Clever Humans


Clever Humans do the darnedest things!


27 October 2006

Psalms 93:1, Psalms 104:5, Ecclesiastes 1:5

by Patrick

Psalms 93:1 and Psalm 104:5, and Ecclesiastes 1:5

These passages from the Bible are the ones that got Galileo Galilei into trouble with the Roman Catholic Church. These passages talk about, in some sense, the firm and established position of the earth. Galileo’s argument was that the Bible is a guide for spiritual matters and not one for physical matters. It boils items of a physical nature down to simplest terms so it can spend the most time on spiritual items. Galileo, of course, held that the earth is what rotated around the sun and that the sun was the center of the universe.

From Galileo’s Letter to the Grand Duchess Christina of Tuscany:

Hence I think that I may reasonably conclude that whenever the Bible has occasion to speak of any physical conclusion (especially those which are very abstruse and hard to understand), the rule has been observed of avoiding confusion in the minds of the common people which would render them contumacious toward the higher mysteries. Now the Bible, merely to condescend to popular capacity, has not hesitated to obscure some very important pronouncements, attributing to God himself some qualities extremely remote from (and even contrary to) His essence. Who, then, would positively declare that this principle has been set aside, and the Bible has confined itself rigorously to the bare and restricted sense of its words, when speaking but casually of the earth, of water, of the sun, or of any other created thing? Especially in view of the fact that these things in no way concern the primary purpose of the sacred writings, which is the service of God and the salvation of souls – matters infinitely beyond the comprehension of the common people.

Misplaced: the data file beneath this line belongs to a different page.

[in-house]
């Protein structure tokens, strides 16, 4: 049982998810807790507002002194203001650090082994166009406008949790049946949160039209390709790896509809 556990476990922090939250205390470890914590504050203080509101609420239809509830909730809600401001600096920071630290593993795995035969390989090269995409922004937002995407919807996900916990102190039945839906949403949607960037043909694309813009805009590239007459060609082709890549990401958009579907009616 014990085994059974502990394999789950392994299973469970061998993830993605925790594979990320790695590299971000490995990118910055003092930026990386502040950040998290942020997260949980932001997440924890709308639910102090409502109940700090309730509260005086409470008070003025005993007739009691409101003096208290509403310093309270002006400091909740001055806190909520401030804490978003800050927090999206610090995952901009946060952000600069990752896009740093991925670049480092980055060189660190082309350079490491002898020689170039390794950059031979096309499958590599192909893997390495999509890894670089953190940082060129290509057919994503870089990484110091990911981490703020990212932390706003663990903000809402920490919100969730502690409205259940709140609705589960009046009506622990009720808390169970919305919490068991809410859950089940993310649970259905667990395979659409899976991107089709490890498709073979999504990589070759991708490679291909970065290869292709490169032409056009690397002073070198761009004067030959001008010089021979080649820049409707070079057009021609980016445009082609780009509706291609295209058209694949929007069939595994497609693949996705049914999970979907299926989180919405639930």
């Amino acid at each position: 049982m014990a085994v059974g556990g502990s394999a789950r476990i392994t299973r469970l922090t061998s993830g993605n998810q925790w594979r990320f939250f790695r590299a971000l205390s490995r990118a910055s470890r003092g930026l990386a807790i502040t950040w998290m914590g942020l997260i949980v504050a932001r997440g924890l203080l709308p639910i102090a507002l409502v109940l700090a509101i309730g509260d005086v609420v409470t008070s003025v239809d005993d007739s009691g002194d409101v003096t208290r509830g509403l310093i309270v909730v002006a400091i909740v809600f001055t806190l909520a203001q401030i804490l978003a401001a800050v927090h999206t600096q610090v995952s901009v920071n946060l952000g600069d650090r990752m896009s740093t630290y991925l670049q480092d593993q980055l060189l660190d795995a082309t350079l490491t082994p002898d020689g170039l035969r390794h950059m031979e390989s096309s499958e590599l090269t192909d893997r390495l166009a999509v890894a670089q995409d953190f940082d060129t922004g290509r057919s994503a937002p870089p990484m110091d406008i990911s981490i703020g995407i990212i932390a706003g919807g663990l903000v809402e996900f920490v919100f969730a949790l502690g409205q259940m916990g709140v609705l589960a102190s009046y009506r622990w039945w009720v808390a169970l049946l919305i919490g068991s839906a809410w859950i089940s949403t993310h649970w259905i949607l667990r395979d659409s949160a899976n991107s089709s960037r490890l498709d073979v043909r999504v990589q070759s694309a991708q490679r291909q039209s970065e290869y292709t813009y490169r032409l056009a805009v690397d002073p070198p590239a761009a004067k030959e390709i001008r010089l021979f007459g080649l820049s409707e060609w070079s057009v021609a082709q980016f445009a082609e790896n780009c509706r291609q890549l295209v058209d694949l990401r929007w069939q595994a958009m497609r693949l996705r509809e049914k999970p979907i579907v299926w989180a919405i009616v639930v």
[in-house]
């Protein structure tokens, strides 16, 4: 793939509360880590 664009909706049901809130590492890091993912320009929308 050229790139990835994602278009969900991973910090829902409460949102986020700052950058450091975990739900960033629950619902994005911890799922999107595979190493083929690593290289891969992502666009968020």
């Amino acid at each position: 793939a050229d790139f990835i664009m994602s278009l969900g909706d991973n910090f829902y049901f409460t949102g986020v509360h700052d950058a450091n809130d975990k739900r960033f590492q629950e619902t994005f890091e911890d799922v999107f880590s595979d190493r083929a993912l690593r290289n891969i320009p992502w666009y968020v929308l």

Galileo went to prison, was branded a heretic, and publication of any of his work was forbidden. For a theory that was ultimately wrong! Yet Galileo today is remembered as one of the greatest scientific thinkers in history.

Was heliocentrism a religious belief to Galileo? I would not consider it so. But it was certainly a belief he felt strongly enough about to try and fight against the status quo. Could he have done that and also recognized that he may be wrong? Maybe Galileo could not do that. But I think scientists of today have no problem conceiving that they are probably wrong. …but that is ok. Because they are advancing science. Not staying stuck in a rut.